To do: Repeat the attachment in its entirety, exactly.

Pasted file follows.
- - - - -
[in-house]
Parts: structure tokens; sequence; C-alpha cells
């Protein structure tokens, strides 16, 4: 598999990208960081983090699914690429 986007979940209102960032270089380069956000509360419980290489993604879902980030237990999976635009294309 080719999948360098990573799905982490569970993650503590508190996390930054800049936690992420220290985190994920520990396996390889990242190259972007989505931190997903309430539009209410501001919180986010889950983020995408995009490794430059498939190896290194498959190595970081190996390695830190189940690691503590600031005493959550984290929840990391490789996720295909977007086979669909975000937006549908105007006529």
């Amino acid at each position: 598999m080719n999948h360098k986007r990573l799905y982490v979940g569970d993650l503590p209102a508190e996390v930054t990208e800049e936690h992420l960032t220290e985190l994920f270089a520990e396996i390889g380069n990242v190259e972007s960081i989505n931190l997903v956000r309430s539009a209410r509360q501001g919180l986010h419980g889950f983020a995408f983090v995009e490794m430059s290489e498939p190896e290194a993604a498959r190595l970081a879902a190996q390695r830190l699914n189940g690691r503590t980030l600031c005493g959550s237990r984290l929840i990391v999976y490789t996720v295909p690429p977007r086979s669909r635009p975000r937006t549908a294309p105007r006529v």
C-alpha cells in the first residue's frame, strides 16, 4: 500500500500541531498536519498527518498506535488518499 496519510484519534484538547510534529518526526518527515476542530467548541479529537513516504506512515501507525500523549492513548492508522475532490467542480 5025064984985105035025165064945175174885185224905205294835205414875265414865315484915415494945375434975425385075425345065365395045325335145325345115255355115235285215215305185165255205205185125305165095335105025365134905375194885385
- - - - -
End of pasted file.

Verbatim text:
[in-house]
Parts: structure tokens; sequence; C-alpha cells
């Protein structure tokens, strides 16, 4: 598999990208960081983090699914690429 986007979940209102960032270089380069956000509360419980290489993604879902980030237990999976635009294309 080719999948360098990573799905982490569970993650503590508190996390930054800049936690992420220290985190994920520990396996390889990242190259972007989505931190997903309430539009209410501001919180986010889950983020995408995009490794430059498939190896290194498959190595970081190996390695830190189940690691503590600031005493959550984290929840990391490789996720295909977007086979669909975000937006549908105007006529």
């Amino acid at each position: 598999m080719n999948h360098k986007r990573l799905y982490v979940g569970d993650l503590p209102a508190e996390v930054t990208e800049e936690h992420l960032t220290e985190l994920f270089a520990e396996i390889g380069n990242v190259e972007s960081i989505n931190l997903v956000r309430s539009a209410r509360q501001g919180l986010h419980g889950f983020a995408f983090v995009e490794m430059s290489e498939p190896e290194a993604a498959r190595l970081a879902a190996q390695r830190l699914n189940g690691r503590t980030l600031c005493g959550s237990r984290l929840i990391v999976y490789t996720v295909p690429p977007r086979s669909r635009p975000r937006t549908a294309p105007r006529v």
C-alpha cells in the first residue's frame, strides 16, 4: 500500500500541531498536519498527518498506535488518499 496519510484519534484538547510534529518526526518527515476542530467548541479529537513516504506512515501507525500523549492513548492508522475532490467542480 5025064984985105035025165064945175174885185224905205294835205414875265414865315484915415494945375434975425385075425345065365395045325335145325345115255355115235285215215305185165255205205185125305165095335105025365134905375194885385